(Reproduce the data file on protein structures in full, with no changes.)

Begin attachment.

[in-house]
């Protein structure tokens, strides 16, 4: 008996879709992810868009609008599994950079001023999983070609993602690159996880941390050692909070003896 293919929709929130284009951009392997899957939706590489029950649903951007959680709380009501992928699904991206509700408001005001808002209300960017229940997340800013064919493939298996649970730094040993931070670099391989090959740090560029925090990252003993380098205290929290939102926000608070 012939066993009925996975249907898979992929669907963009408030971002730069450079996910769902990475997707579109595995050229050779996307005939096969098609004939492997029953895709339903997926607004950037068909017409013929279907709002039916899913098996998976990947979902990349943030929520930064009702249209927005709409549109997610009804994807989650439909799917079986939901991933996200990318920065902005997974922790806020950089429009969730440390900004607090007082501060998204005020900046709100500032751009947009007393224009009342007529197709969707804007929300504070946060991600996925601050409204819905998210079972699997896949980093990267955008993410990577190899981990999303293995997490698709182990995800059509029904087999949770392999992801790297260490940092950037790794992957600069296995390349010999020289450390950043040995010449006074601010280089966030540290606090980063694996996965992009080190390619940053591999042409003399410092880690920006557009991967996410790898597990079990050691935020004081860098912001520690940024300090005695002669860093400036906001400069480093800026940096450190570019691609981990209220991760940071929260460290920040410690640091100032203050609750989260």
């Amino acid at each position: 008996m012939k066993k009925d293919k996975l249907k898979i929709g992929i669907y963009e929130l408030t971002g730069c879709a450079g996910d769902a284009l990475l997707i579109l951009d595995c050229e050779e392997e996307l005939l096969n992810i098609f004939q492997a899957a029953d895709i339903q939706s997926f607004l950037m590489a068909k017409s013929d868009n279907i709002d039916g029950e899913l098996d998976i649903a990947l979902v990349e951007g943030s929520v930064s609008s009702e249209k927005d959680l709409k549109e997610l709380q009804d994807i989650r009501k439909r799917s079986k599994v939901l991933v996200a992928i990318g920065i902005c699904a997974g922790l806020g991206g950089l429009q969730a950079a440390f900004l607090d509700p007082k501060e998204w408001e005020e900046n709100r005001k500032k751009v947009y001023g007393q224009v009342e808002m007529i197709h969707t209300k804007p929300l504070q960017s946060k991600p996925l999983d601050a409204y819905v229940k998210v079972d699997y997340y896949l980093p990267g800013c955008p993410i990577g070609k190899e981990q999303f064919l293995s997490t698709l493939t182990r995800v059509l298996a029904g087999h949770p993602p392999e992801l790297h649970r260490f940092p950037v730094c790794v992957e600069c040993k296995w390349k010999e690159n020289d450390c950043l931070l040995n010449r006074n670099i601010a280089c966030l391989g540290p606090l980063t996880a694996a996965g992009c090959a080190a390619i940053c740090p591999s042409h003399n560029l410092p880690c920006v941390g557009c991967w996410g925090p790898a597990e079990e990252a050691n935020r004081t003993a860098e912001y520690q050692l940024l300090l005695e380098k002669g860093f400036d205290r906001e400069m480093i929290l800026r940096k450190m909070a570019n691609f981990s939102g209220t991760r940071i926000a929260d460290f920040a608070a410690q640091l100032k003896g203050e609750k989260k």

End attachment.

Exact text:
[in-house]
């Protein structure tokens, strides 16, 4: 008996879709992810868009609008599994950079001023999983070609993602690159996880941390050692909070003896 293919929709929130284009951009392997899957939706590489029950649903951007959680709380009501992928699904991206509700408001005001808002209300960017229940997340800013064919493939298996649970730094040993931070670099391989090959740090560029925090990252003993380098205290929290939102926000608070 012939066993009925996975249907898979992929669907963009408030971002730069450079996910769902990475997707579109595995050229050779996307005939096969098609004939492997029953895709339903997926607004950037068909017409013929279907709002039916899913098996998976990947979902990349943030929520930064009702249209927005709409549109997610009804994807989650439909799917079986939901991933996200990318920065902005997974922790806020950089429009969730440390900004607090007082501060998204005020900046709100500032751009947009007393224009009342007529197709969707804007929300504070946060991600996925601050409204819905998210079972699997896949980093990267955008993410990577190899981990999303293995997490698709182990995800059509029904087999949770392999992801790297260490940092950037790794992957600069296995390349010999020289450390950043040995010449006074601010280089966030540290606090980063694996996965992009080190390619940053591999042409003399410092880690920006557009991967996410790898597990079990050691935020004081860098912001520690940024300090005695002669860093400036906001400069480093800026940096450190570019691609981990209220991760940071929260460290920040410690640091100032203050609750989260």
């Amino acid at each position: 008996m012939k066993k009925d293919k996975l249907k898979i929709g992929i669907y963009e929130l408030t971002g730069c879709a450079g996910d769902a284009l990475l997707i579109l951009d595995c050229e050779e392997e996307l005939l096969n992810i098609f004939q492997a899957a029953d895709i339903q939706s997926f607004l950037m590489a068909k017409s013929d868009n279907i709002d039916g029950e899913l098996d998976i649903a990947l979902v990349e951007g943030s929520v930064s609008s009702e249209k927005d959680l709409k549109e997610l709380q009804d994807i989650r009501k439909r799917s079986k599994v939901l991933v996200a992928i990318g920065i902005c699904a997974g922790l806020g991206g950089l429009q969730a950079a440390f900004l607090d509700p007082k501060e998204w408001e005020e900046n709100r005001k500032k751009v947009y001023g007393q224009v009342e808002m007529i197709h969707t209300k804007p929300l504070q960017s946060k991600p996925l999983d601050a409204y819905v229940k998210v079972d699997y997340y896949l980093p990267g800013c955008p993410i990577g070609k190899e981990q999303f064919l293995s997490t698709l493939t182990r995800v059509l298996a029904g087999h949770p993602p392999e992801l790297h649970r260490f940092p950037v730094c790794v992957e600069c040993k296995w390349k010999e690159n020289d450390c950043l931070l040995n010449r006074n670099i601010a280089c966030l391989g540290p606090l980063t996880a694996a996965g992009c090959a080190a390619i940053c740090p591999s042409h003399n560029l410092p880690c920006v941390g557009c991967w996410g925090p790898a597990e079990e990252a050691n935020r004081t003993a860098e912001y520690q050692l940024l300090l005695e380098k002669g860093f400036d205290r906001e400069m480093i929290l800026r940096k450190m909070a570019n691609f981990s939102g209220t991760r940071i926000a929260d460290f920040a608070a410690q640091l100032k003896g203050e609750k989260k």